Balsamic vinegar and the blockchain
Updated: Feb 19
Everyone loves balsamic vinegar, especially with extra virgin olive oil or fresh tomatoes. But apparently it also goes well with a generous dose of fintech marketing. So I learnt recently when I picked up my favourite brand at the supermarket and noticed a change in the label, which now featured a QR code and a banner saying “Blockchain traceability”.
Intrigued, I scanned the code. The use of fashionable gold text for a QR code made it somewhat difficult to scan but eventually I was directed to a website asking me for the batch number: a 6-digit number printed next to the best-before date in tiny gold text on a white background. With some good lighting, I managed to type it in and their blockchain traceability system proudly told me that my vinegar was bottled on 11 November and the acidity level was ‘none’.
Why would anyone use blockchain for this purpose? I would have thought an old-fashioned SQL database was more than adequate to display a bottling date from a batch number. It made me think about the fintech industry and how much of it can be marketing hype rather than real innovation.
Fintech has all the ingredients for a great story: a David v Goliath plot line featuring millennial kids using their coding and social media skills, villains in the form of evil banks skimming hefty fees to pay bonuses and the boxing-like testosterone of a Reddit forum with a mission to destroy hedge funds. And of course lots of AI and blockchain.
Fintechs like to promote how they are a new force bringing innovation to finance. I completely agree on the innovation but disagree on the timeline. The first fintech was not even Michael Bloomberg bringing technology to brokers in the 1980s; far earlier than that were the Italian gold merchants setting up benches in Florence in the 15th century and giving us the word bank. If you want to understand how that is an innovation, take a look at the betting ring at Cheltenham or Ascot. Just like the Florentine benches, it’s the very definition of a marketplace: everyone is there in one location openly displaying their prices, both to compete and to speed up price discovery. And it’s a true marketplace, not the kind of ‘marketplace’ promoted by some tech companies which more closely resemble a Google-like monopoly.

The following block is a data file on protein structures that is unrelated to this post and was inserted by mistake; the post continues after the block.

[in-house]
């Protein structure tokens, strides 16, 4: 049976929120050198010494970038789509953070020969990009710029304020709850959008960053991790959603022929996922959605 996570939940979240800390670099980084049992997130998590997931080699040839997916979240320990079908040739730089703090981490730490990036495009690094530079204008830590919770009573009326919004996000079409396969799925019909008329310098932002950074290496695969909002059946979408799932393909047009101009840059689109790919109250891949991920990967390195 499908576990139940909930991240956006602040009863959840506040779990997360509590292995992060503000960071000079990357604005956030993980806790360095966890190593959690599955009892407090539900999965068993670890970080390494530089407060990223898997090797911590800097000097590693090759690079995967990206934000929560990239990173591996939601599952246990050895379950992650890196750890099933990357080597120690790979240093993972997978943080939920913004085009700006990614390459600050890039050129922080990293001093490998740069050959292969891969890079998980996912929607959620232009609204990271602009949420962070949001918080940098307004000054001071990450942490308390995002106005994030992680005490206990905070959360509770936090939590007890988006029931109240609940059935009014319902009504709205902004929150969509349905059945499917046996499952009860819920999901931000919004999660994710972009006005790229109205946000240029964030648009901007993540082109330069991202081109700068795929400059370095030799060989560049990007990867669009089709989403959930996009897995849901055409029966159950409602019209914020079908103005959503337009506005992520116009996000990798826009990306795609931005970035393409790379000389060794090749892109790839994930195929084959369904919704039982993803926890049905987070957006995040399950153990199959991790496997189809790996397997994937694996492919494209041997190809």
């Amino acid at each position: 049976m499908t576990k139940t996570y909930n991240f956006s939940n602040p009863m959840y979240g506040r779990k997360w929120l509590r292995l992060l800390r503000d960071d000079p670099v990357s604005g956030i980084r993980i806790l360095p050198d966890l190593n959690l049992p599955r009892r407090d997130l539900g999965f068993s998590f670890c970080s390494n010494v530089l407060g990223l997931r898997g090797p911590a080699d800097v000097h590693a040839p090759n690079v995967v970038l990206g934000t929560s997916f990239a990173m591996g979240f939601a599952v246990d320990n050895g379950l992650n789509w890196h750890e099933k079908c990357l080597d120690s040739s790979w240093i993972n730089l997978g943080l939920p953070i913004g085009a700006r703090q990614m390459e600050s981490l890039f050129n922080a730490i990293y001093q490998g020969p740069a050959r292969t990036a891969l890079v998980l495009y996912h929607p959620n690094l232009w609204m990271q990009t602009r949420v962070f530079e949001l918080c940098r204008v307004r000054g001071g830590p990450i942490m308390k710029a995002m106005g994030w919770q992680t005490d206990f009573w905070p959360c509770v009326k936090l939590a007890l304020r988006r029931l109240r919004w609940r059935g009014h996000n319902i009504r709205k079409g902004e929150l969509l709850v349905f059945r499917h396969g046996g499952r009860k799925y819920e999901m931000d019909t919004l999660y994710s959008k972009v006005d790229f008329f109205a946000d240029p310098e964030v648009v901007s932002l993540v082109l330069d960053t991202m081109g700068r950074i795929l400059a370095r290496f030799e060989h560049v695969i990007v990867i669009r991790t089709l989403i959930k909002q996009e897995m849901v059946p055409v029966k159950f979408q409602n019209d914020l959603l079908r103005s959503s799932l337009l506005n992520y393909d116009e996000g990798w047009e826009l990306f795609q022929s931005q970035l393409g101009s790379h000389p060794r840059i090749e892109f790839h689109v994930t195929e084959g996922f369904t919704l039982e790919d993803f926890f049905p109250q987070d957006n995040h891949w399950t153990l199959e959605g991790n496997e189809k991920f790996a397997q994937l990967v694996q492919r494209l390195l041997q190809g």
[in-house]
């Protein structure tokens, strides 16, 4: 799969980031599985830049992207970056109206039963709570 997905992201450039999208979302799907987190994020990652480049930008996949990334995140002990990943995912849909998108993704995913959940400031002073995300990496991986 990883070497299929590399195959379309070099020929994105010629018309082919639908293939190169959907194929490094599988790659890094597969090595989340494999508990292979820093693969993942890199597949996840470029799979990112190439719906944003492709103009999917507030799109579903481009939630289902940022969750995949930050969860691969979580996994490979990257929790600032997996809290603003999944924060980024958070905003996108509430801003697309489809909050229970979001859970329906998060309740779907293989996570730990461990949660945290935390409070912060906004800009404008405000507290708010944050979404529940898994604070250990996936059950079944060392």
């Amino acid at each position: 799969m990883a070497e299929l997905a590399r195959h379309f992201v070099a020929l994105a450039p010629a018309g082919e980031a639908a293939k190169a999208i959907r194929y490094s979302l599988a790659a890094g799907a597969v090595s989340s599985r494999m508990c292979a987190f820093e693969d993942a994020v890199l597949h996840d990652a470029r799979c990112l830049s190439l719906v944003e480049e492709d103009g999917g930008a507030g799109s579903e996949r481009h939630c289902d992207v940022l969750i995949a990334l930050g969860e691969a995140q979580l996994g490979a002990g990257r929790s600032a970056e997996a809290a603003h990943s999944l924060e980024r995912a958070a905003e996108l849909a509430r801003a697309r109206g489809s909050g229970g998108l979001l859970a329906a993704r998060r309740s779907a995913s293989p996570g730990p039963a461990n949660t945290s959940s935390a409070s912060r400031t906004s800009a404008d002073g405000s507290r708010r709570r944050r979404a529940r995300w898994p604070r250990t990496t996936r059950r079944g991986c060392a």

Fintechs really do drive innovation and competition, not least by forcing the banks to innovate and reduce inefficiencies. Any many do so without all the hot air, quietly providing new products and solutions that bring real value to consumers and business. They are very much part of the that banking innovation journey that has been going on for centuries, as so brilliantly visualised here:
So what makes a successful fintech? Bill Aulet of the MIT Sloan School of Management has put together four pillars that he thinks need to be mastered for a fintech to succeed: 1) entrepreneurship, 2) technology, 3) domain knowledge and 4) policy & regulation.
Entrepreneurship has been omnipresent throughout the history of the financial industry from the Italian gold merchants to Gordon Gecko and fintechs continue that tradition. It has its problems but ultimately capitalism does work.
Technology is of course critical, although I would argue there is a lot to be gained from using existing technology in a new or better way, e.g. finding that new use case that nobody saw when they were making too much profit. Technology doesn’t have to be just about AI or blockchain for the sake of it.
I think the next two are somewhat lacking in the industry today: 3) domain knowledge and 4) policy & regulation.
Fintech domain knowledge often more closely resembles the tech sector than the finance sector. That is a problem. You might have the best digital marketing campaign in the world and can convince venture capital funds that you use AI for everything, but you also need to understand those fundamental elements of finance, often learnt from experience than text books. From credit underwriting to liquidity squeezes and loan covenants to the dangers of commission schemes, finance rewards experience and an understanding of human nature as much as innovation and marketing. And if you are going to bring in £1.4bn in customer deposits through slick marketing, you need to know what to do with it, not just park £1.3bn of it at the central bank, as a well-known UK challenger bank seems to have done, i.e. get your credit underwriting in order before funding your loanbook.
Finally there is policy & regulation. Some fintechs still think like Facebook and see the regulator as the opponent in the boxing ring. But an increasing number are beginning to see the regulator as the referee. They are also learning that financial regulations give pretty good guidance on how to manage risk and governance. Like a Big 4 consultant but for free.
So, yes, fintechs are definitely a force for good, as long as they are more fresh air than hot air. They bring a great culture of innovation and efficiency to finance. But maybe they should focus less on the Facebook business model and utilise better the knowledge and skills gained over centuries in the finance industry. And for those who prefer style over substance, there is always balsamic vinegar marketing.